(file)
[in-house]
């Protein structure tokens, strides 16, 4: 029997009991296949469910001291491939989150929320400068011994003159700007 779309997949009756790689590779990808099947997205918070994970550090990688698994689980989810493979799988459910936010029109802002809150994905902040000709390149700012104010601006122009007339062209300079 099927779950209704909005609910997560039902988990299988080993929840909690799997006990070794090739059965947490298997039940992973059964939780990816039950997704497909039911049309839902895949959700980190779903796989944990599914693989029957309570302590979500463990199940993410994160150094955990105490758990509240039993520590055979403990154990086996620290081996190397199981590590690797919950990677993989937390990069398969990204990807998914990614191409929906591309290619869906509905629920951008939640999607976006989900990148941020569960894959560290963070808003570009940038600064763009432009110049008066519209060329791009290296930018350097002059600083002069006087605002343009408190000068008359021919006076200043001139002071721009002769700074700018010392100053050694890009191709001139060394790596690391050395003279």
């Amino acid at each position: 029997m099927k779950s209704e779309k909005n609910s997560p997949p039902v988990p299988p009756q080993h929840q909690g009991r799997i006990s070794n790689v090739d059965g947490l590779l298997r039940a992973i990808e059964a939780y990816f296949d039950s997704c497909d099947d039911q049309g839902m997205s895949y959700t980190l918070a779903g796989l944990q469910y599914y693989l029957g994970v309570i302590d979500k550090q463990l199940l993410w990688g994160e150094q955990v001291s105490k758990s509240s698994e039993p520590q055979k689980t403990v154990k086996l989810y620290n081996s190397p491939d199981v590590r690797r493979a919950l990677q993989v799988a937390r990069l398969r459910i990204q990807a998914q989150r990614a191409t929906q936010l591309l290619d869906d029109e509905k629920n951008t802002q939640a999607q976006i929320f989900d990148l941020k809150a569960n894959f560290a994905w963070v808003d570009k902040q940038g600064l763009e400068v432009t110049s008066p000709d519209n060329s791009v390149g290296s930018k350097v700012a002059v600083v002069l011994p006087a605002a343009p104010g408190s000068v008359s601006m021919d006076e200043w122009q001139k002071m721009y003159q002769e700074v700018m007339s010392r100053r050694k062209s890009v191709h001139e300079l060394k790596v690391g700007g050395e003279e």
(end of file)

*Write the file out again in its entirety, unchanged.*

[in-house]
């Protein structure tokens, strides 16, 4: 029997009991296949469910001291491939989150929320400068011994003159700007 779309997949009756790689590779990808099947997205918070994970550090990688698994689980989810493979799988459910936010029109802002809150994905902040000709390149700012104010601006122009007339062209300079 099927779950209704909005609910997560039902988990299988080993929840909690799997006990070794090739059965947490298997039940992973059964939780990816039950997704497909039911049309839902895949959700980190779903796989944990599914693989029957309570302590979500463990199940993410994160150094955990105490758990509240039993520590055979403990154990086996620290081996190397199981590590690797919950990677993989937390990069398969990204990807998914990614191409929906591309290619869906509905629920951008939640999607976006989900990148941020569960894959560290963070808003570009940038600064763009432009110049008066519209060329791009290296930018350097002059600083002069006087605002343009408190000068008359021919006076200043001139002071721009002769700074700018010392100053050694890009191709001139060394790596690391050395003279």
């Amino acid at each position: 029997m099927k779950s209704e779309k909005n609910s997560p997949p039902v988990p299988p009756q080993h929840q909690g009991r799997i006990s070794n790689v090739d059965g947490l590779l298997r039940a992973i990808e059964a939780y990816f296949d039950s997704c497909d099947d039911q049309g839902m997205s895949y959700t980190l918070a779903g796989l944990q469910y599914y693989l029957g994970v309570i302590d979500k550090q463990l199940l993410w990688g994160e150094q955990v001291s105490k758990s509240s698994e039993p520590q055979k689980t403990v154990k086996l989810y620290n081996s190397p491939d199981v590590r690797r493979a919950l990677q993989v799988a937390r990069l398969r459910i990204q990807a998914q989150r990614a191409t929906q936010l591309l290619d869906d029109e509905k629920n951008t802002q939640a999607q976006i929320f989900d990148l941020k809150a569960n894959f560290a994905w963070v808003d570009k902040q940038g600064l763009e400068v432009t110049s008066p000709d519209n060329s791009v390149g290296s930018k350097v700012a002059v600083v002069l011994p006087a605002a343009p104010g408190s000068v008359s601006m021919d006076e200043w122009q001139k002071m721009y003159q002769e700074v700018m007339s010392r100053r050694k062209s890009v191709h001139e300079l060394k790596v690391g700007g050395e003279e």